#2 stbernardLT Posted 23 August 2006 - 05:17 PM

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So whatt is your point. The pope has more authority then you. Unless of course your God.

#3 Aloysius Posted 23 August 2006 - 06:17 PM

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Nowhere did the pope exclude the fact that the end times are predicted in the bible. That they also referred to the events at the time it was written is hardly a contestable fact by any honest intellectual: they parallel precisely everything that happened to first century Christians and how Rome was taken down and the Church of God began to reign. This is in-depth scripture with multiple meanings. It refers to events in the first century church, events throughout the entire history of the Church, and ultimately prophesies about the End of Time.

The point is: the book of revelations has a lesson for Christians of every age. Likely why Christians of every age have gone into histeria over what they were sure was the final fulfillment of these prophecies: this is the way history goes for Christians until the final culmination comes at the end of time.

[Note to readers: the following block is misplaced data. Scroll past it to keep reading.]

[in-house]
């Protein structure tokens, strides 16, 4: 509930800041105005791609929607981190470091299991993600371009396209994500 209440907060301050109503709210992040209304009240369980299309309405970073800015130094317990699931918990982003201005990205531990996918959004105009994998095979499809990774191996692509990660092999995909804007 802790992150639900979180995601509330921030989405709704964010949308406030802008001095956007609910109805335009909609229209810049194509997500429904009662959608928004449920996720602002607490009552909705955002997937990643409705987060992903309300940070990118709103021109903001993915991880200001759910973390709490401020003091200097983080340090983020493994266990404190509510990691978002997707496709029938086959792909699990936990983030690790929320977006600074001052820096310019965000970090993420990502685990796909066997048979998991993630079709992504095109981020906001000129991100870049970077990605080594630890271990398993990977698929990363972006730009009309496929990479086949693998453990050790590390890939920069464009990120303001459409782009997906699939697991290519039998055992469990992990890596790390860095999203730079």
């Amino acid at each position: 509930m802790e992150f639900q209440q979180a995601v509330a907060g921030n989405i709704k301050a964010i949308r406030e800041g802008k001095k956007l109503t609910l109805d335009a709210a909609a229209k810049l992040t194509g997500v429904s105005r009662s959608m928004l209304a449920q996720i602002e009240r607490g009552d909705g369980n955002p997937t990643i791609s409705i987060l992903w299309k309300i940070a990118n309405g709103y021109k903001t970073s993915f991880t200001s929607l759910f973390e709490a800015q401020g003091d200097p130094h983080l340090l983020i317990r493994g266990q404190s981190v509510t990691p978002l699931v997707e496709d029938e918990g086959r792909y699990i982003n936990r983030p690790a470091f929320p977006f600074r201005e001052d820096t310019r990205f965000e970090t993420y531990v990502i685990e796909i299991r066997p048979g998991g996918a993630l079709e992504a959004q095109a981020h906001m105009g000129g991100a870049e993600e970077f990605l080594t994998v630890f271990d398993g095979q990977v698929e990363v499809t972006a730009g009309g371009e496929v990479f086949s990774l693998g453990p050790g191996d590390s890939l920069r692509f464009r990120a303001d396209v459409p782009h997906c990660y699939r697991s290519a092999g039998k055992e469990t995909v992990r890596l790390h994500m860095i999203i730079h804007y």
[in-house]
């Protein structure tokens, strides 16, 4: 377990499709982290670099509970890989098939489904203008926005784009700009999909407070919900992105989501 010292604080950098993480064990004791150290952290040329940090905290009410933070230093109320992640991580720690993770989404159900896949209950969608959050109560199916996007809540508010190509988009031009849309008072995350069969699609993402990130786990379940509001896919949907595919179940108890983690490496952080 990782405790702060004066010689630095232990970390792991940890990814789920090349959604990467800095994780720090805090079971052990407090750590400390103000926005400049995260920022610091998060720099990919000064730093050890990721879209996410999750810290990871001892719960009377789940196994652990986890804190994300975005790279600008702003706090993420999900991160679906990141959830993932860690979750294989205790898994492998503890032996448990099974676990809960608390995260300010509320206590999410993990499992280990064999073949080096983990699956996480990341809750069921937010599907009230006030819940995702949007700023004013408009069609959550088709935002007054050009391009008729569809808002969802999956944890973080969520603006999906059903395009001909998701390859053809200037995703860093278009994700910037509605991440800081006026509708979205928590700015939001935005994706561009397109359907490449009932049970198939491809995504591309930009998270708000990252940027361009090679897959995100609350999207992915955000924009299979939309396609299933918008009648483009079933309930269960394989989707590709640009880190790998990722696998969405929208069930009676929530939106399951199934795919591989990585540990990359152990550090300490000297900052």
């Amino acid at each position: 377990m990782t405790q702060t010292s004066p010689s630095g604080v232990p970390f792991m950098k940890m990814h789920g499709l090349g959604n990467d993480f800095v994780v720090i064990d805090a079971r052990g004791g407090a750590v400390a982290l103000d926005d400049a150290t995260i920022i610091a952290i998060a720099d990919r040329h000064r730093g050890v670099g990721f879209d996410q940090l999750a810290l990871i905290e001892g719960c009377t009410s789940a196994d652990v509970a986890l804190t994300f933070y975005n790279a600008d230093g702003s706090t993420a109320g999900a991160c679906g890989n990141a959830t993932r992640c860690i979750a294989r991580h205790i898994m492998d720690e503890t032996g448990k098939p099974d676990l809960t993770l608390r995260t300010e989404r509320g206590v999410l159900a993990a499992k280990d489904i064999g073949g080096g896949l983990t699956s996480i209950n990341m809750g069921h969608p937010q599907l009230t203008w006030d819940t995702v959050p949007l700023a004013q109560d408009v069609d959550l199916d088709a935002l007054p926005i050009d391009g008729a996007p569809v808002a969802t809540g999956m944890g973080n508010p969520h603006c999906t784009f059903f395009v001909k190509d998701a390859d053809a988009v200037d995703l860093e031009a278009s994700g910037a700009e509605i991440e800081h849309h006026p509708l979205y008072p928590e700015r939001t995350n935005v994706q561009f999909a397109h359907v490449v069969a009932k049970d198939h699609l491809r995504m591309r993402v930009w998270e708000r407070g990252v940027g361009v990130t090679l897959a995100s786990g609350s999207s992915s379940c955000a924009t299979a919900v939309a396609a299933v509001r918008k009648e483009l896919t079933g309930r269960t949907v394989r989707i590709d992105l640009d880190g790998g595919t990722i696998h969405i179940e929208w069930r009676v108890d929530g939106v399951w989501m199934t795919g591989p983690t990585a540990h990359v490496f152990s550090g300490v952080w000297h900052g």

His insights about suffering are great, why did you highlight them? What is wrong with them? Is not the final result of the end times something glorious and good with abundant joy throughout heaven and earth?

#4 Franimus Posted 23 August 2006 - 06:24 PM

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Given your high degree in theology, I presume you know that Peter also thought that the end of the world would happen by the time all the apostles were dead?

#5 Eutychus Posted 23 August 2006 - 07:22 PM

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So whatt is your point. The pope has more authority then you.


One would expect a man CLAIMING that authority to understand the bible better than a first year bible college student then.

Amillenialism went out the day that Israel was made a REALITY on earth. Of course, that happened in 1948, but it took the Vatican till 1994 to recognize that they were dead wrong and that they were NOT the New Jews....rather embarrasing that one.

Of course, true prophecy students know the worst exegesis of scripture inthe area of prophecy comes from the sacerdotalists. They have been wrong forever, and lately are just playing a very poor job of playing catchup with the evangelicals and pentecostals.

Given your high degree in theology, I presume you know that Peter also thought that the end of the world would happen by the time all the apostles were dead?